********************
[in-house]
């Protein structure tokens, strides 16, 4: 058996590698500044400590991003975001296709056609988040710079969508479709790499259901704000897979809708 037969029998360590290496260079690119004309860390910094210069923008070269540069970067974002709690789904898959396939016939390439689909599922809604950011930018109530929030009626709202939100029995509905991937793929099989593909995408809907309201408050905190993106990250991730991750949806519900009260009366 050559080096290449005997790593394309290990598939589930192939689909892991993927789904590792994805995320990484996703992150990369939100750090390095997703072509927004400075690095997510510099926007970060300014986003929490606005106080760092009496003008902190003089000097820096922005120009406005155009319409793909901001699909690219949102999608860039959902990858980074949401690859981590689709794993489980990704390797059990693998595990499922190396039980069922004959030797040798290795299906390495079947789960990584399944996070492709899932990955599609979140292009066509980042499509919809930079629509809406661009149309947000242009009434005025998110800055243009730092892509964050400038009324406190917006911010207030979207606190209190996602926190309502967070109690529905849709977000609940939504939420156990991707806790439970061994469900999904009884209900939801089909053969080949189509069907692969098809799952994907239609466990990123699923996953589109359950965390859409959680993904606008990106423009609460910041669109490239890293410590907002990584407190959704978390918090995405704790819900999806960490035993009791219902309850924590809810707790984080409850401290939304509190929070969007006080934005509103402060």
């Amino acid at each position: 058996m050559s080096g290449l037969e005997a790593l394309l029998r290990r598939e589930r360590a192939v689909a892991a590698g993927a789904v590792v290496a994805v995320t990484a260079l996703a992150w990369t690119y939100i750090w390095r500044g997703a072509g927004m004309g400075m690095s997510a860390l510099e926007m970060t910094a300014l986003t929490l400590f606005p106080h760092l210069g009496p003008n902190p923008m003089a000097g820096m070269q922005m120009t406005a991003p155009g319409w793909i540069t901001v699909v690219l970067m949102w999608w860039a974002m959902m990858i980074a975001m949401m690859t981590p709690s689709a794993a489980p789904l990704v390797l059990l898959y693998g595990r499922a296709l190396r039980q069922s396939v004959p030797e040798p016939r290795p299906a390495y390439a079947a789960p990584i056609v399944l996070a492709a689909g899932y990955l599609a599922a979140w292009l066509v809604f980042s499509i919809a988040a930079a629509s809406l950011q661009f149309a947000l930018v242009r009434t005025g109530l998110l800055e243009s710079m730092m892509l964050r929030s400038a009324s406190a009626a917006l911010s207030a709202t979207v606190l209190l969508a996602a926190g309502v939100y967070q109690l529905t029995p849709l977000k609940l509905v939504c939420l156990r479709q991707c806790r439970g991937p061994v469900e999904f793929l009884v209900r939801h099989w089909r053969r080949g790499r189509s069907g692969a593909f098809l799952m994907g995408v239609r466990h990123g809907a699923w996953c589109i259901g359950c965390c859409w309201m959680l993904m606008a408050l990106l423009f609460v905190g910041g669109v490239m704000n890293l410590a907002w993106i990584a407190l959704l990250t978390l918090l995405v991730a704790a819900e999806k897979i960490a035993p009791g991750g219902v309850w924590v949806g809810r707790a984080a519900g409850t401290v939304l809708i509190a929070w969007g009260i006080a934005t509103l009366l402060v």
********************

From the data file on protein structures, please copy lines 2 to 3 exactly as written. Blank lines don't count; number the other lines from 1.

């Protein structure tokens, strides 16, 4: 058996590698500044400590991003975001296709056609988040710079969508479709790499259901704000897979809708 037969029998360590290496260079690119004309860390910094210069923008070269540069970067974002709690789904898959396939016939390439689909599922809604950011930018109530929030009626709202939100029995509905991937793929099989593909995408809907309201408050905190993106990250991730991750949806519900009260009366 050559080096290449005997790593394309290990598939589930192939689909892991993927789904590792994805995320990484996703992150990369939100750090390095997703072509927004400075690095997510510099926007970060300014986003929490606005106080760092009496003008902190003089000097820096922005120009406005155009319409793909901001699909690219949102999608860039959902990858980074949401690859981590689709794993489980990704390797059990693998595990499922190396039980069922004959030797040798290795299906390495079947789960990584399944996070492709899932990955599609979140292009066509980042499509919809930079629509809406661009149309947000242009009434005025998110800055243009730092892509964050400038009324406190917006911010207030979207606190209190996602926190309502967070109690529905849709977000609940939504939420156990991707806790439970061994469900999904009884209900939801089909053969080949189509069907692969098809799952994907239609466990990123699923996953589109359950965390859409959680993904606008990106423009609460910041669109490239890293410590907002990584407190959704978390918090995405704790819900999806960490035993009791219902309850924590809810707790984080409850401290939304509190929070969007006080934005509103402060």
């Amino acid at each position: 058996m050559s080096g290449l037969e005997a790593l394309l029998r290990r598939e589930r360590a192939v689909a892991a590698g993927a789904v590792v290496a994805v995320t990484a260079l996703a992150w990369t690119y939100i750090w390095r500044g997703a072509g927004m004309g400075m690095s997510a860390l510099e926007m970060t910094a300014l986003t929490l400590f606005p106080h760092l210069g009496p003008n902190p923008m003089a000097g820096m070269q922005m120009t406005a991003p155009g319409w793909i540069t901001v699909v690219l970067m949102w999608w860039a974002m959902m990858i980074a975001m949401m690859t981590p709690s689709a794993a489980p789904l990704v390797l059990l898959y693998g595990r499922a296709l190396r039980q069922s396939v004959p030797e040798p016939r290795p299906a390495y390439a079947a789960p990584i056609v399944l996070a492709a689909g899932y990955l599609a599922a979140w292009l066509v809604f980042s499509i919809a988040a930079a629509s809406l950011q661009f149309a947000l930018v242009r009434t005025g109530l998110l800055e243009s710079m730092m892509l964050r929030s400038a009324s406190a009626a917006l911010s207030a709202t979207v606190l209190l969508a996602a926190g309502v939100y967070q109690l529905t029995p849709l977000k609940l509905v939504c939420l156990r479709q991707c806790r439970g991937p061994v469900e999904f793929l009884v209900r939801h099989w089909r053969r080949g790499r189509s069907g692969a593909f098809l799952m994907g995408v239609r466990h990123g809907a699923w996953c589109i259901g359950c965390c859409w309201m959680l993904m606008a408050l990106l423009f609460v905190g910041g669109v490239m704000n890293l410590a907002w993106i990584a407190l959704l990250t978390l918090l995405v991730a704790a819900e999806k897979i960490a035993p009791g991750g219902v309850w924590v949806g809810r707790a984080a519900g409850t401290v939304l809708i509190a929070w969007g009260i006080a934005t509103l009366l402060v």